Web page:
The cream of the crop pushes it over the top.
That may best describe a Los Angeles Dodgers farm system which is laden with good prospects - including past and future Great Lakes Loons - but distinctive because of an elite group of players who are on the rise.
Baseball America recently came out with its list of Top 10 prospects for each MLB team, and the Dodgers' list includes five former Loons (the highest-ranked five, at that) and a 'Big Four' that rivals any.
"When you look at the Dodgers, in terms of their elite prospects it stacks up with most teams - especially the top four," said Baseball America's Ben Badler. "The kind of upside that those four bring to the table is really pretty hard to beat."
Badler's Fab Four are - with Baseball America ranking order in parentheses - Joc Pederson (1), Corey Seager (2), Julio Urias (3) and Zach Lee (4). All spent time at Dow Diamond, and all appear to be on a fast track to the big leagues.
Pederson, in fact, could end up there sooner than later, Badler said.
"I think, as a No. 1 prospect, he's maybe a little underrated nationally," said Badler. "He doesn't have that one tool that just jumps right out at you, but he does so many things well."
Only 21, Pederson played 16 games for the Loons in 2011 after tearing up the Pioneer (Rookie) League most of that summer. He hit .278 with 22 home runs last season at Double-A Chattanooga and Badler thinks he's not far from being big-league ready.
The only problem is, the Dodgers outfield (Pederson has played center field in the minors) is currently crowded with the likes of Yasiel Puig, Andre Ethier, Matt Kemp and Carl Crawford.
"If they had an opening , I think you could stick him out there in any (outfield ) spot and you would be comfortable with it," said Badler.
Perhaps even more intriguing is the future of Urias, who made his professional debut with the Loons last summer at an age (16) when others were getting their first driver's license. He not only held his own, but showed that he could've pitched at an even higher level.
"Teams liked him, but I don't think anyone thought he would move this quickly. It's unbelievable," said Badler. "It's tricky because there's not much precedent for what he has done. There are not many guys who've followed his career path."
Seager,19, hit .309 in 74 games with the Loons last summer before being called up to High-A Rancho Cucamonga. The Dodgers then sent him to the Arizona Fall League, where he was one of its youngest players. The primary question concerning Seager's future is his size (he's 6-4) and whether it's suited for his position (shortstop).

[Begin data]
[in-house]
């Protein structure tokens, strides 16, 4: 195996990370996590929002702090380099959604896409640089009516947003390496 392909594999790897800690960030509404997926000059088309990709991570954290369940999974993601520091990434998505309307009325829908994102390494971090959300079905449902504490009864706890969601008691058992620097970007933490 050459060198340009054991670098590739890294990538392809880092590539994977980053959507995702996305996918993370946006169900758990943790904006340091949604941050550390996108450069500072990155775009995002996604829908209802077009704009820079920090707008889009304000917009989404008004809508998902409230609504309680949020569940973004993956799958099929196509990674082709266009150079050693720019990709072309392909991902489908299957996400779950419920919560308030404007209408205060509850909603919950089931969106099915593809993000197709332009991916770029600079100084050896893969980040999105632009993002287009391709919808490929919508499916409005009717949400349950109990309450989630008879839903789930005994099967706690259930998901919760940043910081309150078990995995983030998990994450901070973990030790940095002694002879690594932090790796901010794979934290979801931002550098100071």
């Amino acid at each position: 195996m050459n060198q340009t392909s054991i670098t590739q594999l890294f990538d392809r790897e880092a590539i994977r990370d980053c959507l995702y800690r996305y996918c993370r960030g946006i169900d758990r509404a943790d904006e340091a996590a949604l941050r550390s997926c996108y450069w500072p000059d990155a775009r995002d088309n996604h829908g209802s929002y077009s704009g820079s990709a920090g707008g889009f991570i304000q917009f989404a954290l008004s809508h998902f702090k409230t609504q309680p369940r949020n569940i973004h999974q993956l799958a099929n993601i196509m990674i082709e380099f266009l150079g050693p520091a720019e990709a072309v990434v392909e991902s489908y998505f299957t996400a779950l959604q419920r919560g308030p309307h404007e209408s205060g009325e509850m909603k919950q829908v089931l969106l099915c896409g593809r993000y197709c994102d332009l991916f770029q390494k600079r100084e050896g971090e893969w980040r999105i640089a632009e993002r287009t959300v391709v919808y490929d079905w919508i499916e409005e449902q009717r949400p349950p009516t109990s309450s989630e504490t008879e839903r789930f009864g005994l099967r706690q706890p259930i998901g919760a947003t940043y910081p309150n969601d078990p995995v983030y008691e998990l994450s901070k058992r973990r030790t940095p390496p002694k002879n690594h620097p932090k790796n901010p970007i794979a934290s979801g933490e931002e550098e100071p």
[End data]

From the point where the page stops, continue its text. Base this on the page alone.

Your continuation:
"He has the hands and arm strength, but maybe not the range you need at shortstop," said Badler. "I think there's a high probability he ends up at third base. But no one questions his ability to hit."
Lee, who made 24 starts for the Loons in 2011, was 10-10 with a 3.22 ERA with Double-A Chattanooga last season. Like Pederson, he may be on the doorstep of making his big league debut in 2014.
"He doesn't necessarily do anything that jumps out and wow you, but he has four very good pitches," Badler said. "He has solid stuff across the board. Last season he really gained an understanding of command and how to attack hitters.
"I think he's right there where you can pencil him into a back-end (MLB) rotation spot."
The fifth player on Badler's Top 10 list is Chris Anderson, who debuted impressively with the Loons last summer. The 18th overall pick in the 2013 draft, Anderson had a 1.96 ERA with Great Lakes and held Midwest League batters to a .201 average.
"He has pretty solid stuff," said Badler. "When that command comes he's going to be good. I don't necessarily see him moving along at the same pace as Zach Lee, but he could be a guy to keep an eye on in a couple of years."
Rounding out Badler's Top 10 are pitcher Chris Withrow (6), second baseman Alexander Guerrero (7), and pitchers Chris Reed (8), Onelki Garcia (9) and Ross Stripling (10).
Withrow, a one-time minor league starter, was moved to the bullpen made it to L.A. last season. The Dodgers have no shortage of bullpen candidates, but the power-armed Withrow has a good shot at returning to the MLB in 2014.
Guerrero, a former Cuban national team member, is expected to be the Dodgers starting second baseman next season. Garcia, meanwhile, earned a September call-up to Los Angeles.
"As far as 1 through 10, (the Dodgers) might not have the overall depth of teams like the Pirates, Cubs and Red Sox," Badler said. "But it matches up very well when you talk about those guys at the top."